Flash Goes Mobile
Opera’s latest browser tries to improve the mobile Internet experience with Flash.
No matter how much money you spend on a cell phone, the Web you see on its small screen isn’t quite the same as the one you view on a laptop. Some features often can’t run on mobile-phone Web browsers. But the latest version of Opera Mobile could bring more of the Web to your mobile world. Capable of displaying full Flash media content, Opera Mobile version 9.5 makes it possible to use cell phones and handheld computers to view online animations and movies.
Stripped-down versions of the Web have been offered to mobile users in the past. But these have been widely viewed as flops, says Jon von Tetzchner, CEO of Opera Software, based in the Norwegian capital of Oslo. “There is only one Web, and that’s what the end user wants,” he says.
Recently, there have been improvements in the design of mobile browsers and their user interfaces in an effort to deliver a more complete Web-browsing experience via mobile devices. But even the swanky browser in Apple’s iPhone doesn’t support Flash, which puts a limit on the content that users can access with the device.
“A full version of Flash inside the browser makes it possible for users to view the normal versions of video-based websites like YouTube or DailyMotion,” says Ian Fogg, research director with London-based analyst firm Jupiter Research.
Some phones offer a lightweight version, called Flash Lite–which is how iPhone users are able to access YouTube–but it has reduced sound and video quality, and only a small minority of devices offer it.
Opera Software was spun out of the Norwegian telecom company Telenor in 1995 and is famed for concentrating almost exclusively on mobile browsing. In addition to offering Flash, the company claims that its latest version can run 2.5 times faster than Microsoft’s mobile browser. “Speed is our focus,” says von Tetzchner. It is something that the company is very proud of, and it’s largely due to optimizing the code so that it runs more efficiently on the limited processing resources of a mobile device, he says.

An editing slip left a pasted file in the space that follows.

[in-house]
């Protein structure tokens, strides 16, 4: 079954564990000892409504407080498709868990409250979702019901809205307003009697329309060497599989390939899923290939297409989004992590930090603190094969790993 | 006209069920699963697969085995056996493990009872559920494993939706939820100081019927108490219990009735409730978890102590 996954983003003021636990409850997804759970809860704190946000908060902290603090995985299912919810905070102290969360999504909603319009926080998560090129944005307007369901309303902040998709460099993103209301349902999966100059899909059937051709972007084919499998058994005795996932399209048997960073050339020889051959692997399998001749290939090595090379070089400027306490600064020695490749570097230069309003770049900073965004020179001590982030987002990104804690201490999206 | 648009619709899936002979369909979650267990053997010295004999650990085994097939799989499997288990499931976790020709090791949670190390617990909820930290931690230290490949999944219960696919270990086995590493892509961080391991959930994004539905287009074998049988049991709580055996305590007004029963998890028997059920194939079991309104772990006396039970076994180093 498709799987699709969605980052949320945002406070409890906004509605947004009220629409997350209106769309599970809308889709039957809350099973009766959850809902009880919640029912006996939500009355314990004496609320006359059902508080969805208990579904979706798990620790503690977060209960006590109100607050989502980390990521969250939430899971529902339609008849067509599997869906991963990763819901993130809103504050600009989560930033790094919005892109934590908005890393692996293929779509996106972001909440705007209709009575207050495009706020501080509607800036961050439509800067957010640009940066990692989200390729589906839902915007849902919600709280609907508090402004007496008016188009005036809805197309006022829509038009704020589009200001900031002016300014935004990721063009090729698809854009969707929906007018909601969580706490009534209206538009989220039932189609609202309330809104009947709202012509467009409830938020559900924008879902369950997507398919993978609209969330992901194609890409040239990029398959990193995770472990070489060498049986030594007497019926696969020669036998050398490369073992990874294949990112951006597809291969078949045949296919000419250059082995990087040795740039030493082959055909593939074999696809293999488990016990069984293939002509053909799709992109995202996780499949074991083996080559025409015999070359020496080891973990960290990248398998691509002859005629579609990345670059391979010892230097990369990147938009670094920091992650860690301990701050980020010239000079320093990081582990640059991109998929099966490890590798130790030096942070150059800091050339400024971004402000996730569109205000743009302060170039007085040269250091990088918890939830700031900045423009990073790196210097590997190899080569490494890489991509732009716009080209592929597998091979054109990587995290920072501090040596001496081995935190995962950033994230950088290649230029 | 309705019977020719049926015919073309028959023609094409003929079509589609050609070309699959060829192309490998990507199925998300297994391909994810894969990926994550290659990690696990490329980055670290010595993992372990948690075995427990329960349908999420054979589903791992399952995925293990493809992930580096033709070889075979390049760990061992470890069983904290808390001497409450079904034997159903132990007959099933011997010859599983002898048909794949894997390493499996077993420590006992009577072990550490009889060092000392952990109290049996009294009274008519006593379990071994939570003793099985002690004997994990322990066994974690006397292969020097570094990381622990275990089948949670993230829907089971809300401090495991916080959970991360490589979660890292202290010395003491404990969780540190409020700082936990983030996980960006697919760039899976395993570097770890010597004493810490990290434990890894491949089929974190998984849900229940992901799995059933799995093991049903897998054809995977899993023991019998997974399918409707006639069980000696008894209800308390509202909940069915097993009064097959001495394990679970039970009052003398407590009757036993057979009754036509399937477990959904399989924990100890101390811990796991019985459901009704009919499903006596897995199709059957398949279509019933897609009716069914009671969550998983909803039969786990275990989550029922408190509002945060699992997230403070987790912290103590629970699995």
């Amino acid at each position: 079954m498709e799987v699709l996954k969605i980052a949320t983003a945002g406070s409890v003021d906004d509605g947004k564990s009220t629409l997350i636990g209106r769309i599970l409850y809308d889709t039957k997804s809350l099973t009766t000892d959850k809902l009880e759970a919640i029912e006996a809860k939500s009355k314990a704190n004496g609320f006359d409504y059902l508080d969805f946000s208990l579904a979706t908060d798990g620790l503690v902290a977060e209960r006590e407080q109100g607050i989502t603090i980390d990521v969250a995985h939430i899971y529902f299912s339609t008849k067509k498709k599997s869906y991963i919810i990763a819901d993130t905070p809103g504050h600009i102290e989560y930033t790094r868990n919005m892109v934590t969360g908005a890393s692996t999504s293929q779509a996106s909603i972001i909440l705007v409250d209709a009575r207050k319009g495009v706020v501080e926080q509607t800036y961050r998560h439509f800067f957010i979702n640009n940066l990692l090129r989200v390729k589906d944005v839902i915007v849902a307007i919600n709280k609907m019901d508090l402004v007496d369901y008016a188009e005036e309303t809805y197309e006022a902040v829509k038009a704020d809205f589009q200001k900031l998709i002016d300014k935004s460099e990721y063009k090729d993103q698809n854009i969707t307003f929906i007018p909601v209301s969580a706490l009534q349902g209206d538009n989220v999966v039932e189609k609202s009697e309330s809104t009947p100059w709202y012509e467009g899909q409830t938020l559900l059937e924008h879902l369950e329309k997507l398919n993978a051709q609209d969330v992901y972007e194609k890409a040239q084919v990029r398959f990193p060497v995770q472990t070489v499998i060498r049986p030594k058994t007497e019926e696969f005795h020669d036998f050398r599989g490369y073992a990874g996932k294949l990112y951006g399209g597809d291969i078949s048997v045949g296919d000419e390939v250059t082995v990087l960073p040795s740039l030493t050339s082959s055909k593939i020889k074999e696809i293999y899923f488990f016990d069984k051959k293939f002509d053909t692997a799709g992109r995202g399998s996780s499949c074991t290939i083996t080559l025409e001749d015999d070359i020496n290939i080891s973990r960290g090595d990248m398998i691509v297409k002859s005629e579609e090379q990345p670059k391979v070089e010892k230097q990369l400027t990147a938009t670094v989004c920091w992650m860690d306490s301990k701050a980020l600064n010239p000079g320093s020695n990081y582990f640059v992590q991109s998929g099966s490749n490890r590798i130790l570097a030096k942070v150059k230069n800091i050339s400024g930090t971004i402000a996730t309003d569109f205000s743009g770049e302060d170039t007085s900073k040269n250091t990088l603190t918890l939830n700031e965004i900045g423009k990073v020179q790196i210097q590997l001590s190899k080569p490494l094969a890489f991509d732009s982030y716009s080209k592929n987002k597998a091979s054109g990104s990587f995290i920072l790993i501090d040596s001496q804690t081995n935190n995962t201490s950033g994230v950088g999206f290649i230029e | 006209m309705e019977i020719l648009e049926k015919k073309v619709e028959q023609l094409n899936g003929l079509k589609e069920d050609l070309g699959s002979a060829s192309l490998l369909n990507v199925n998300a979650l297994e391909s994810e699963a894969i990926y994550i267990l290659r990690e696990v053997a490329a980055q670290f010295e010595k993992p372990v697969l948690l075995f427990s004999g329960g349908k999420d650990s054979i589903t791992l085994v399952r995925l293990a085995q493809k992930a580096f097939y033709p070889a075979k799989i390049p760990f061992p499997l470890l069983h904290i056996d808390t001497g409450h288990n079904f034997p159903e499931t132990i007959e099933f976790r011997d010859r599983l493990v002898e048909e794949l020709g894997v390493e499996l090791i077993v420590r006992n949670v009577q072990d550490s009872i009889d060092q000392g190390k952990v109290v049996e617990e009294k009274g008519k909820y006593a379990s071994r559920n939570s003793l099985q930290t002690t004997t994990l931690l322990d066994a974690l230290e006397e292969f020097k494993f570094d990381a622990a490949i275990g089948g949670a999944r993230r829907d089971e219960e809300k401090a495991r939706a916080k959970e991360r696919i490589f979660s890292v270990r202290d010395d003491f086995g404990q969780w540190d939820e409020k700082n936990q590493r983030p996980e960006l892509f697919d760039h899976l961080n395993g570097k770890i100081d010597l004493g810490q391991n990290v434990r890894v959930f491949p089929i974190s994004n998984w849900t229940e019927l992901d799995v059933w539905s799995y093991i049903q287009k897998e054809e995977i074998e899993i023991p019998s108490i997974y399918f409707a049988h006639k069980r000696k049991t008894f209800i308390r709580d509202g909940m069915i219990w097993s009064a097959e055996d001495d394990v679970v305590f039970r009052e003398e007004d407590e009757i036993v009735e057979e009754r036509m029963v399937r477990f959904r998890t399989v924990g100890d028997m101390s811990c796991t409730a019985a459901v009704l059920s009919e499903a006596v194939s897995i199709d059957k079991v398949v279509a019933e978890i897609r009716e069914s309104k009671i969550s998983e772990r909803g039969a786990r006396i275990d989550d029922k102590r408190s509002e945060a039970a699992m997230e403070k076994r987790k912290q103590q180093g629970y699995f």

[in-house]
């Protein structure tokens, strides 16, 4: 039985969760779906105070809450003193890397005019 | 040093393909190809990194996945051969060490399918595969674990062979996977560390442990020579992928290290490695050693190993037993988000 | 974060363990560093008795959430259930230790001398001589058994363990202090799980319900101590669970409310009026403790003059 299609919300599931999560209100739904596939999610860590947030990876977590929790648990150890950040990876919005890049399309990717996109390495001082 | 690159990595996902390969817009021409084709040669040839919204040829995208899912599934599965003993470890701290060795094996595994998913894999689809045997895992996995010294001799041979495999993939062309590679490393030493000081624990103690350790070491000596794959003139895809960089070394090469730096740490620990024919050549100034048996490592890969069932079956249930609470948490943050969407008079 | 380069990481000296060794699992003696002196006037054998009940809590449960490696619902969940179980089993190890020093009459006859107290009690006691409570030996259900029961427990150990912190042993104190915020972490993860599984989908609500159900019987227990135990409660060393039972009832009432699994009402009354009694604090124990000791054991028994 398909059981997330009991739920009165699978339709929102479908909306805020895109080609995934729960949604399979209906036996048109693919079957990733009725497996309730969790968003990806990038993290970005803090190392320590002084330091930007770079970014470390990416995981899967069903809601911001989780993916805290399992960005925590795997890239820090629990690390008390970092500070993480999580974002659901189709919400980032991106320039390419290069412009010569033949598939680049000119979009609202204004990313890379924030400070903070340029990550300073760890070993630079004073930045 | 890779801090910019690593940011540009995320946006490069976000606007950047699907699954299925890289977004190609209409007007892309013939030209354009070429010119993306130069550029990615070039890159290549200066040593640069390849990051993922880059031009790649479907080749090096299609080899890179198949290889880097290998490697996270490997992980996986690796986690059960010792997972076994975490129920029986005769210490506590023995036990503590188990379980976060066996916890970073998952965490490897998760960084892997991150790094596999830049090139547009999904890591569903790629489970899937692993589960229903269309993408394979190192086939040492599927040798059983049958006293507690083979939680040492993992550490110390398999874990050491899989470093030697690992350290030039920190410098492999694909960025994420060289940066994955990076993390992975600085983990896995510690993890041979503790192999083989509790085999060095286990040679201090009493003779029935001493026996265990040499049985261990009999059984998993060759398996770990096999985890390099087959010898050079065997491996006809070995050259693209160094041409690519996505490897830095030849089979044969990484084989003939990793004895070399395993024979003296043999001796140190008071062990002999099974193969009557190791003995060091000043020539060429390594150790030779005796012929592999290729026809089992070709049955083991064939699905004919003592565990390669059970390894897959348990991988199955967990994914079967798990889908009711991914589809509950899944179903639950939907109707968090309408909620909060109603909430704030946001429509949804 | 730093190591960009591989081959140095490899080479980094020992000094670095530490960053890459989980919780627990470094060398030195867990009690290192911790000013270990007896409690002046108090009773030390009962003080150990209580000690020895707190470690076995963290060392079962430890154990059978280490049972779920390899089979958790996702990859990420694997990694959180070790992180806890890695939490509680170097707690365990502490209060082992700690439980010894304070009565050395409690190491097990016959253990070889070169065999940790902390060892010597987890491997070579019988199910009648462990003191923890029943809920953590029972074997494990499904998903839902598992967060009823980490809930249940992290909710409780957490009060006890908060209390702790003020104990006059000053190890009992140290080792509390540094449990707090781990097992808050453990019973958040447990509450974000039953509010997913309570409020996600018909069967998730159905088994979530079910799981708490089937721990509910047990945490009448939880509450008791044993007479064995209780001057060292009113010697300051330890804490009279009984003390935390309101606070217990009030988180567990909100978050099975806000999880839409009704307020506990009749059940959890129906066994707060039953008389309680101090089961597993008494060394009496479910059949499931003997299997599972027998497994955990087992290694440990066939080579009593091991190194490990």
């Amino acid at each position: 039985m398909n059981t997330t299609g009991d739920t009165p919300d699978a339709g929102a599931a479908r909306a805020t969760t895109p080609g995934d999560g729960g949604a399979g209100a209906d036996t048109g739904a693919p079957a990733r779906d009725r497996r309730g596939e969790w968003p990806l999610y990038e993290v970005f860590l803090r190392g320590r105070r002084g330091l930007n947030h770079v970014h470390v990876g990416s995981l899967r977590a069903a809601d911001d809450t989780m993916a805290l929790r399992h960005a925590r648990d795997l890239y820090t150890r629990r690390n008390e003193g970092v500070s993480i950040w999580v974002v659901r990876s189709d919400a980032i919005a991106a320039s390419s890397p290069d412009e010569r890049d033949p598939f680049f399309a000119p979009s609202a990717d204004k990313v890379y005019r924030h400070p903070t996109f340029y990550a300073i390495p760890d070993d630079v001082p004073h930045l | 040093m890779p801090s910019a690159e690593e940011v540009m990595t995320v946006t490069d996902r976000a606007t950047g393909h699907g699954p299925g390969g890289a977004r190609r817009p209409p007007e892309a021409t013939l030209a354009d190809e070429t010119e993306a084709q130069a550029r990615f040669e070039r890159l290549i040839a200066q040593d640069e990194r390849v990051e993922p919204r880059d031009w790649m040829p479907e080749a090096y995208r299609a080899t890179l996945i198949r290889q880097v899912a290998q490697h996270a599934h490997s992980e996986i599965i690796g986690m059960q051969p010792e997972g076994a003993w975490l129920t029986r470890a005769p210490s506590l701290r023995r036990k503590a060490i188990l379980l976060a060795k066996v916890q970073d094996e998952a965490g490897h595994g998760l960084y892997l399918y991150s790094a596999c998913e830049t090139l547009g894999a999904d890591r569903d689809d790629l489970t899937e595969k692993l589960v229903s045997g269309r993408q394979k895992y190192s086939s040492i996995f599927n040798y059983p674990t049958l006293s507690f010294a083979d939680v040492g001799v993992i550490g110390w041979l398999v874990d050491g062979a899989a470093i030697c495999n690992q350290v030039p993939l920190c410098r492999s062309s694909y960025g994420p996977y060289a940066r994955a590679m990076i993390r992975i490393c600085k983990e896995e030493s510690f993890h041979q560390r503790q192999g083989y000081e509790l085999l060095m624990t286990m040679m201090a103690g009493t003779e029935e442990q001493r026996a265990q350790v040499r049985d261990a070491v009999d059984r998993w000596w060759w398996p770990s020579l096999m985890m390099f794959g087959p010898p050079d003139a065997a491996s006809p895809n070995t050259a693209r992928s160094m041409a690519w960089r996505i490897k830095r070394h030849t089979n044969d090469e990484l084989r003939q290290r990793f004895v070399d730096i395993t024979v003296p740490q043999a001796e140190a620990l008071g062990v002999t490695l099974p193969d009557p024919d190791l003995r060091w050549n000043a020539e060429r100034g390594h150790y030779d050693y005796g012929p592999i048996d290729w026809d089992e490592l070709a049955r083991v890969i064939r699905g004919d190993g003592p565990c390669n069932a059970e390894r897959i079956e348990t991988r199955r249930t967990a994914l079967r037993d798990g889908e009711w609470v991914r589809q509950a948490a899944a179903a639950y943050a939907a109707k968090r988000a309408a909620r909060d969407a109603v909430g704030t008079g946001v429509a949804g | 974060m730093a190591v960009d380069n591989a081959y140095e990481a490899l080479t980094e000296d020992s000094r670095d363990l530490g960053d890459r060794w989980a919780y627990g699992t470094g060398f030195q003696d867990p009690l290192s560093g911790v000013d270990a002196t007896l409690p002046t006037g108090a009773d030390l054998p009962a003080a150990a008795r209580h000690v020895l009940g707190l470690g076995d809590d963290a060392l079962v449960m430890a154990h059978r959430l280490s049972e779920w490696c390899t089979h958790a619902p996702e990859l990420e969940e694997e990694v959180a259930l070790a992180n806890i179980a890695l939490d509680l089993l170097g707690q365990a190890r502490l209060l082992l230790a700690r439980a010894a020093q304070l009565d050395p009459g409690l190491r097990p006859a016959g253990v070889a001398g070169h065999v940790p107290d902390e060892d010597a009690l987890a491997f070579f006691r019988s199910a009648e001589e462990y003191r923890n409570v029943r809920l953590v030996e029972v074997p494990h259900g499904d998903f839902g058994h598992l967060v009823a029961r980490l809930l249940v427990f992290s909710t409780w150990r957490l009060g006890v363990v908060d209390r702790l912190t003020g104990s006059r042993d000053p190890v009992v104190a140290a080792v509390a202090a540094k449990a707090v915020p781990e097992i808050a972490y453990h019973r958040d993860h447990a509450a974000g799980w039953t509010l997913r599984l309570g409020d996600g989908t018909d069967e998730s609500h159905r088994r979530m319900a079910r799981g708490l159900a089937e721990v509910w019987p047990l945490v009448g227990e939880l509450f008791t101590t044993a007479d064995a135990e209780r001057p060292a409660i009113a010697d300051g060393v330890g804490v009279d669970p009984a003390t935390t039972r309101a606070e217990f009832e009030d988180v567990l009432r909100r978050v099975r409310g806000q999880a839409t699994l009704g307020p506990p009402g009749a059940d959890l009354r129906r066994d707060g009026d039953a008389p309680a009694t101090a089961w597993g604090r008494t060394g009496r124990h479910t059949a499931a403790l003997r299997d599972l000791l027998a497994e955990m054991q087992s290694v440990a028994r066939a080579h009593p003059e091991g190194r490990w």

Users of the new browser will also find tabbed browsing (which allows the user to open multiple Web pages at the same time without launching multiple browser windows) and additional mobile features, such as the ability to easily send a Web link to someone as a text message. “There are a lot of improvements,” says von Tetzchner. But it’s still not the full Web, because there are still applications that Opera does not support, such as Windows Media. But eventually, it will all be supported, von Tetzchner says.
Despite the advantages of Opera Mobile, the company faces significant competition. Historically, Opera’s main revenues have come from device manufacturers such as Nokia and Sony Ericsson, which offer the browser on their phones as preinstalled software. “But this model of supplying to the device markets is coming under pressure,” says Fogg.
Increasingly, companies like Nokia are turning to open source engines, such as WebKit–the engine behind the browser on Nokia’s N-Series devices and iPhones. Similarly, Google’s Android platform has been heralded as the software that will bring the “desktop” experience to the mobile Web user, when it eventually comes. But von Tetzchner is pragmatic about it. “There’s always going to be competition,” he says.
In the meantime, having Flash on your phone may not be all it’s cracked up to be. It may give you access to your favorite video websites, but only if the phone’s processor and hardware are fast enough to cope. “Often they are not,” says Fogg. “This may be one reason that the iPhone does not yet have Flash support.”